A basic science advance has provided a major clue to the possible cause and treatment of IgA nephropathy, a kidney disorder that affects hundreds of millions of people throughout the world. The advance, appearing in the September issue of Nature Medicine, represents what may be one of the most promising applications of "gene knockout" technology to date.
The study was conducted by scientists at the Heritable Disorders Branch of the National Institute of Child Health and Human Development (NICHD), the National Cancer Institute (NCI), and Baylor College of Medicine. The finding builds upon a previous advance, the development of mice strains lacking the gene for a substance known as uteroglobin. In that study, the resultant mice were found to have malfunctioning kidneys due to clogged glomeruli, the kidney's filtering apparatus.
In the Nature Medicine article, the group has since determined that this kidney malfunction closely mimics the human disease, IgA nephropathy. The researchers also prevented the disorder in the mice by supplying the deficient animals with the uteroglobin normally made by the non-functioning gene.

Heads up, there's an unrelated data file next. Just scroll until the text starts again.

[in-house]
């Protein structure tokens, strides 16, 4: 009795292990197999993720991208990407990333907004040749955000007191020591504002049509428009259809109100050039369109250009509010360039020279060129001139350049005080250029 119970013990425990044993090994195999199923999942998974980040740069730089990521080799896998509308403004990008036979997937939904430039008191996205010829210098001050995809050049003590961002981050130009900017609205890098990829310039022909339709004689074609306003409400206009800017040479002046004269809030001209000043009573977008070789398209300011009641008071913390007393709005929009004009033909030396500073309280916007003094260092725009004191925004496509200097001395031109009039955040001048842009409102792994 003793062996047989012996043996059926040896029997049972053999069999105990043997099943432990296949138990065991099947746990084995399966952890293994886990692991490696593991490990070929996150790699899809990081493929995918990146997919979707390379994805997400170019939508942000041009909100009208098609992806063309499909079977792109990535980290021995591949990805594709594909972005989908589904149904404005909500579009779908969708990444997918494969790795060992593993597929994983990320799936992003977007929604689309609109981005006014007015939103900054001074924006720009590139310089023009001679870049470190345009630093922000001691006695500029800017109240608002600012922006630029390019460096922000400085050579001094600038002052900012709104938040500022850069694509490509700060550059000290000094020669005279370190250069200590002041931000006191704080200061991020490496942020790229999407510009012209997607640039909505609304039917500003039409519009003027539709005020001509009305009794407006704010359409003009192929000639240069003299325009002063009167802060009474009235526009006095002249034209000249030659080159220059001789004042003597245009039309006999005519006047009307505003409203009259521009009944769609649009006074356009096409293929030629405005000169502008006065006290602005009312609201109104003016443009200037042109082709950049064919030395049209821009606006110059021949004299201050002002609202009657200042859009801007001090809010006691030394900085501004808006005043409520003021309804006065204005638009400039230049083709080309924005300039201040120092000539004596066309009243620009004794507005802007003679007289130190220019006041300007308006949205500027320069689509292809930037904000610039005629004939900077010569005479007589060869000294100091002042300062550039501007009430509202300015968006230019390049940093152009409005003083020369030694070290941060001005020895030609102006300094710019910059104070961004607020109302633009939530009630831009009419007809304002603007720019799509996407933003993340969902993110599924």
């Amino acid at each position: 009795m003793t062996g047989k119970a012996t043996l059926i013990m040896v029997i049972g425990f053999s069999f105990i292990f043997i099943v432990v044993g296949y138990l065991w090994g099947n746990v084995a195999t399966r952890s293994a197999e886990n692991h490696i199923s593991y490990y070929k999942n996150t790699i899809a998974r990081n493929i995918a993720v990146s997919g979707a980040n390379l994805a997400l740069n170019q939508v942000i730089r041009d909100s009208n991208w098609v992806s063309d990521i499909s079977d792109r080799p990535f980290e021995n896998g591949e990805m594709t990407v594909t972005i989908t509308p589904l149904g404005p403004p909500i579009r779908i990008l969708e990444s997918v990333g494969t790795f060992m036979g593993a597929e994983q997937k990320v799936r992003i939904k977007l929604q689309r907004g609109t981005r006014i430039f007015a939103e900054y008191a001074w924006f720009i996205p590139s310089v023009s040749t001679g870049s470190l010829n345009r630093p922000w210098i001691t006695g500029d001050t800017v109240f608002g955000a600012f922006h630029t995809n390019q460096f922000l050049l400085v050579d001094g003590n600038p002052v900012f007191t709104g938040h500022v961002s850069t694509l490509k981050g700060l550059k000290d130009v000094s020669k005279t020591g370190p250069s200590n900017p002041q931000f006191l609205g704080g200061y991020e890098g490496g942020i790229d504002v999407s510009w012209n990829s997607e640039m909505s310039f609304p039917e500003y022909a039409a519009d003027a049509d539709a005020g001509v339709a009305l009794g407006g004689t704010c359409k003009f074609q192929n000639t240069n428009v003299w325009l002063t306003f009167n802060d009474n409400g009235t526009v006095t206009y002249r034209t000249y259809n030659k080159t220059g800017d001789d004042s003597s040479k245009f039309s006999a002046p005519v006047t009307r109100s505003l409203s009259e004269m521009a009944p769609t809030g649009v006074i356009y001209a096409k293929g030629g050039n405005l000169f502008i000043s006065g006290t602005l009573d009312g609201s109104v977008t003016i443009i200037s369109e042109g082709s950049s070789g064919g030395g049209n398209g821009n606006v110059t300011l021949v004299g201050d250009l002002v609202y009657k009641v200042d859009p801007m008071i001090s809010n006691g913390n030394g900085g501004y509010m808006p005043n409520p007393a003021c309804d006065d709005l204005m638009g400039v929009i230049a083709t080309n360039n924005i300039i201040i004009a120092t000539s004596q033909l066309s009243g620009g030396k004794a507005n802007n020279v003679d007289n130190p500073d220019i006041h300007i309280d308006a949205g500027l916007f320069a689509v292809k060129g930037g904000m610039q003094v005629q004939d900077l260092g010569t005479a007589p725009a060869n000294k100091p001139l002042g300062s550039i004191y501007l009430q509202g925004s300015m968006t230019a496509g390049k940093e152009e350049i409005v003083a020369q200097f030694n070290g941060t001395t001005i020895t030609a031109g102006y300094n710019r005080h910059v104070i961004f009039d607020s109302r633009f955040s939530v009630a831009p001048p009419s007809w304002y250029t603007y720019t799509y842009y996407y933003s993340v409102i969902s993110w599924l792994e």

"This mouse model matches the human form of IgA nephropathy very closely," said NICHD Director Duane Alexander, M.D. "It has provided us with very specific strategies for possibly determining the cause of the human condition and ultimately designing a treatment for it."
IgA nephropathy is the most common primary kidney glomerular disease in the world. In the U.S., more than 3,000 cases occur each year, explained the study's first author, Feng Zheng, M.D., who was at the NICHD when the study was conducted. However, in other areas, such as Japan, parts of Europe, and Australia, the disease may cause 35-40 percent of all primary glomerulopathies.
Briefly, IgA (Immunoglobin A) nephropathy results from deposits of IgA
inside the kidneys. (IgA is an antibody, an immune system p
Contact: Robert Bock
NIH/National Institute of Child Health and Human Development